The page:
Baroreflex sensitivity, clinical correlates, and cardiovascular mortality among patients with a first myocardial infarction: A prospective study

M. T. La Rovere, G. Specchia, A. Mortara, P. J. Schwartz

Research output: Contribution to journalArticlepeer-review

Abstract

Experimental studies have shown that among dogs with a healed myocardial infarction, depressed baroreflex sensitivity (BRS) identifies a subgroup at higher risk for sudden death. We have examined the relation among BRS, several clinical cardiovascular variables, and subsequent mortality in 78 patients below the age of 65 years who have had a first myocardial infarction. BRS was assessed by calculating the regression line relating phenylephrine-induced increases in systolic blood pressure to the attendant changes in the RR interval. A reduced BRS primarily reflects an impairment in the vagal efferent component of the baroreceptor reflexes. The BRS of the entire population was 7.8 ± 4.9 msec/mm Hg. BRS was lower among patients with an inferior myocardial infarction (6.1 ± 3.3 vs. 8.9 ± 5.8 msec/mm Hg, p = 0.03), with a three- versus a one-vessel disease (4.8 ± 2.7 vs. 7.1 ± 3.1 msec/mm Hg, p = 0.04), and with episodes of ventricular tachycardia (5.1 ± 3.0 vs. 8.3 ± 5.1, p = 0.03). There was no correlation between BRS and left ventricular ejection fraction or with mean pulmonary capillary wedge pressure at peak exercise, but a correlation (r = 0.35, p <0.001) was present with exercise tolerance. During the 24 months mean follow-up period, there were six cardiovascular deaths (7.6%), and four were sudden. The BRS of the decreased patients were strikingly lower than those of the survivors (2.4 ± 1.7 vs. 8.2 ± 4.8 msec/mm Hg, p = 0.004), and mortality dramatically increased from 2.9% (two of 68) to 40% (four of 10) (p <0.001) in the presence of a markedly depressed BRS (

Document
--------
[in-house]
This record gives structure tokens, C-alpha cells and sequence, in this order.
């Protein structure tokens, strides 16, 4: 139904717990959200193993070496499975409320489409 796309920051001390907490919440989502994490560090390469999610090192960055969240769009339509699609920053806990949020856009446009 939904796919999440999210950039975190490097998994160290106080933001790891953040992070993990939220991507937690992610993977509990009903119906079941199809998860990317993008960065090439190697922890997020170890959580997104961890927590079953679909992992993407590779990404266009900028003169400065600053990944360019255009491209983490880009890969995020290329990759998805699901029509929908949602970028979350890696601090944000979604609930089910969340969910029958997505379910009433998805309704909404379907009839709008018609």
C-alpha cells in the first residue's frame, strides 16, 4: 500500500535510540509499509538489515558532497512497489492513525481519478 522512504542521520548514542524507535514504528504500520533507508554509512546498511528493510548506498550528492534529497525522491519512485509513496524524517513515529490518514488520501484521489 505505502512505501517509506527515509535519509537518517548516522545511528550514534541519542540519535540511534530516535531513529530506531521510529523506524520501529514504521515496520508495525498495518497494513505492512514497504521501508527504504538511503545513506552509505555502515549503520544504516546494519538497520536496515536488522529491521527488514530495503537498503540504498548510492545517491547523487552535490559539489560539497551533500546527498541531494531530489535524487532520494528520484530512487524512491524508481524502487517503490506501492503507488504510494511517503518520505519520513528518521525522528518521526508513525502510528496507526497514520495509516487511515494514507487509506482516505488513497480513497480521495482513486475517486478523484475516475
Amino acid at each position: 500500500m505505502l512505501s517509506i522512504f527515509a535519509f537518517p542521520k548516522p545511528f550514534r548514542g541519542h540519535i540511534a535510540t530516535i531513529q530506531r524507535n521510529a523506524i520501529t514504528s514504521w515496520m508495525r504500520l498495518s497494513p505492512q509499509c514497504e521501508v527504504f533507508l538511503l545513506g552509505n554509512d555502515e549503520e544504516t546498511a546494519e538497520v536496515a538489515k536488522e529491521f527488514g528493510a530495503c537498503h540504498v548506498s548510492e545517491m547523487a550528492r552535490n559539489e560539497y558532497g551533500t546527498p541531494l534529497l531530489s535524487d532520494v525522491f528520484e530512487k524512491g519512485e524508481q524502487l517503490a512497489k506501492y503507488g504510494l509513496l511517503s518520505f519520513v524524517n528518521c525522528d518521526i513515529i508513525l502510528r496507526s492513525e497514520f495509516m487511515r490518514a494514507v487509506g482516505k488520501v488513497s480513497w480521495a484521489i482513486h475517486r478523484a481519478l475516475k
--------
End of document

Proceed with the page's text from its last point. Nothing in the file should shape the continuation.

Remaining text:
Original languageEnglish
Pages (from-to)816-824
Number of pages9
JournalCirculation
Volume78
Issue number4 I
Publication statusPublished - 1988

ASJC Scopus subject areas

  • Physiology
  • Cardiology and Cardiovascular Medicine

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